The stereotype looms large.
A recent business article underscores in its headline the “unpleasant surprises” that can confront a business owner quickly after the onset of a new startup or somewhere down the road thereafter.
Kudos to New York’s small businesses. Reportedly, they are the backbone that centrally supports commercial success across the state and contributes in tremendously important ways to New York’s continued growth and betterment.
“The reality of it is not whether or not we want to give it – it’s whether we can give it.”
They're not necessarily dying. In many cases, their apparent flailing is more about evolution and the opportunity to reemerge in a stronger and more dynamic way in the future.
Following is a hypothetical that is actually a commonplace reality for some businesses in New York and nationally. It often poses both a challenge and corresponding opportunity for select entities.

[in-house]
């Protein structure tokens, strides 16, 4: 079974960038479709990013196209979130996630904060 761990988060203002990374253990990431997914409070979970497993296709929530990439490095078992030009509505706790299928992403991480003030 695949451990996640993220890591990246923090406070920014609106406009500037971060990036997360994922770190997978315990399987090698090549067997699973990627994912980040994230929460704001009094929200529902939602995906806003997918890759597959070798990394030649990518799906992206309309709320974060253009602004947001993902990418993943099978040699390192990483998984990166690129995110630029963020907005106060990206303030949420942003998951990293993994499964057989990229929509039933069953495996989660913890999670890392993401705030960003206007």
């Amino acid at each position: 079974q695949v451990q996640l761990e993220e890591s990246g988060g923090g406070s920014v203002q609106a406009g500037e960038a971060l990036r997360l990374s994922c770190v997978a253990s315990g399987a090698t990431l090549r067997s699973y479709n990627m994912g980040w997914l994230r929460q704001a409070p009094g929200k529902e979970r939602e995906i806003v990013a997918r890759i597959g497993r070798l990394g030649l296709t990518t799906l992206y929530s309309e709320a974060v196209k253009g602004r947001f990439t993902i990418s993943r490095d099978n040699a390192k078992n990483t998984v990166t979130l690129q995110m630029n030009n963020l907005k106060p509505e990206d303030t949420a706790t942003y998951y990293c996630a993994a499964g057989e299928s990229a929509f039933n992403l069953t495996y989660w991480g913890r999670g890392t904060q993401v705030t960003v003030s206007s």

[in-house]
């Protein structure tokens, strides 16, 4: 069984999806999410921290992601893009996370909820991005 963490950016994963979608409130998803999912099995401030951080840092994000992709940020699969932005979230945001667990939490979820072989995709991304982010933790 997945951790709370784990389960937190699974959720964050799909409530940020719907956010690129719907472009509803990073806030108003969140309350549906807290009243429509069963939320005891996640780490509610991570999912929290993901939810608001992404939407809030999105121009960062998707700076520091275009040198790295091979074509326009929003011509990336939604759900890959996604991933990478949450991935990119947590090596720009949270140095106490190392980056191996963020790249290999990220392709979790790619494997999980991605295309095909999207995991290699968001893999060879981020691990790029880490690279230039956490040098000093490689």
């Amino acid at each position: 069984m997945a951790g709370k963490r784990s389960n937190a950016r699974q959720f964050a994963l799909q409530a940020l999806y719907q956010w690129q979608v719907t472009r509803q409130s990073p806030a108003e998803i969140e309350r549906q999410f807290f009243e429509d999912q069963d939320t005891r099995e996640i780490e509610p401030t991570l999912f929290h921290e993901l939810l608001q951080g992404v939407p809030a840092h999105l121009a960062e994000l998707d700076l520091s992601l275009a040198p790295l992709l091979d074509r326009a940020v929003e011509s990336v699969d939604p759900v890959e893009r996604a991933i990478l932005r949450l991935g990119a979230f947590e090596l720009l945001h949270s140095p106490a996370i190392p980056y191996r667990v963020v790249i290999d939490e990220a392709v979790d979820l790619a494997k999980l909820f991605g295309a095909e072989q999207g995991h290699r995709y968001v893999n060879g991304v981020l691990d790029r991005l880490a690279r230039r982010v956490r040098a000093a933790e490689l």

That didn’t take long, did it?
A New York company contemplating a merger with or acquisition of another business can anticipate both challenge and, potentially, great opportunity.
Maybe your company's leadership team has given some thought to the idea of merging with or acquiring another business. You might be leaning toward a conclusion that your enterprise has hit a rut and must proactively take some rather dramatic steps to ensure continued viability and profits.
When it comes to using New York City as a launching pad for starting a new business and makingit profitable, "the pros outweigh the cons." And not just by a little bit.